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A comparison of norm and criterion referencing

Model assessment plan

16 indicators of effective assessment

what students value in assessment

re-positioning the role of assessment


Core principles of effective assessment

For most students, assessment requirements literally define the curriculum

Enhancing learning by enhancing assessment

Assessment is a central element in the overall quality of teaching and learning in higher education. Well designed assessment sets clear expectations, establishes a reasonable workload (one that does not push students into rote reproductive approaches to study), and provides opportunities for students to self-monitor, rehearse, practise and receive feedback. Assessment is an integral component of a coherent educational experience.

The ideas and strategies in the Assessing Student Learning resources support three interrelated objectives for quality in student assessment in higher education.

Three objectives for higher education assessment
  1. assessment that guides and encourages effective approaches to learning;
  1. assessment that validly and reliably measures expected learning outcomes, in particular the higher-order learning that characterises higher education; and
  1. assessment and grading that defines and protects academic standards.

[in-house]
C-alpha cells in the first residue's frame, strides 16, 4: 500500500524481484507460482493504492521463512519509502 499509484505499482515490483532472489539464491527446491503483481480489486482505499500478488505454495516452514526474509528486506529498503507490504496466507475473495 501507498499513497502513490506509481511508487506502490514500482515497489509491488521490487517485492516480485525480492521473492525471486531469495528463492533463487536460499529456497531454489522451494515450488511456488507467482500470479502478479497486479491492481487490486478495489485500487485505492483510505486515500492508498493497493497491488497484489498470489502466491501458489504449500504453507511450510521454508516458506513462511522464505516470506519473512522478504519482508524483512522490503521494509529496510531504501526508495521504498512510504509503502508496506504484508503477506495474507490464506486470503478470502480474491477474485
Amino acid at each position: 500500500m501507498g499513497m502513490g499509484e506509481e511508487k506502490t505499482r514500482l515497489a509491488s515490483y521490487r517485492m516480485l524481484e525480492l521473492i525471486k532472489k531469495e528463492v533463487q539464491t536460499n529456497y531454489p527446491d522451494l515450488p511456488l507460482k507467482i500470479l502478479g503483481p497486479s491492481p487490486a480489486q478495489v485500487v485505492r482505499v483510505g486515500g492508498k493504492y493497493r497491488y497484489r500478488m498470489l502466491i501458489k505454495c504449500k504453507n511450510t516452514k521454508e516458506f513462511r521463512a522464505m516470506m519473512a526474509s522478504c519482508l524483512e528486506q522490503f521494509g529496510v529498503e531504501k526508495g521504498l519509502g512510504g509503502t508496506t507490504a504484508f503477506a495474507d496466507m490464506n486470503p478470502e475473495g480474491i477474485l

The relationship between assessment practices and the overall quality of teaching and learning is often underestimated, yet assessment requirements and the clarity of assessment criteria and standards significantly influence the effectiveness of student learning. Carefully designed assessment contributes directly to the way students approach their study and therefore contributes indirectly, but powerfully, to the quality of their learning.

For most students, assessment requirements literally define the curriculum. Assessment is therefore a potent strategic tool for educators with which to spell out the learning that will be rewarded and to guide students into effective approaches to study. Equally, however, poorly designed assessment has the potential to hinder learning or stifle curriculum innovation.


16 indicators of effective assessment in higher education

A checklist for quality in student assessment

  1. Assessment is treated by staff and students as an integral and prominent component of the entire teaching and learning process rather than a final adjunct to it.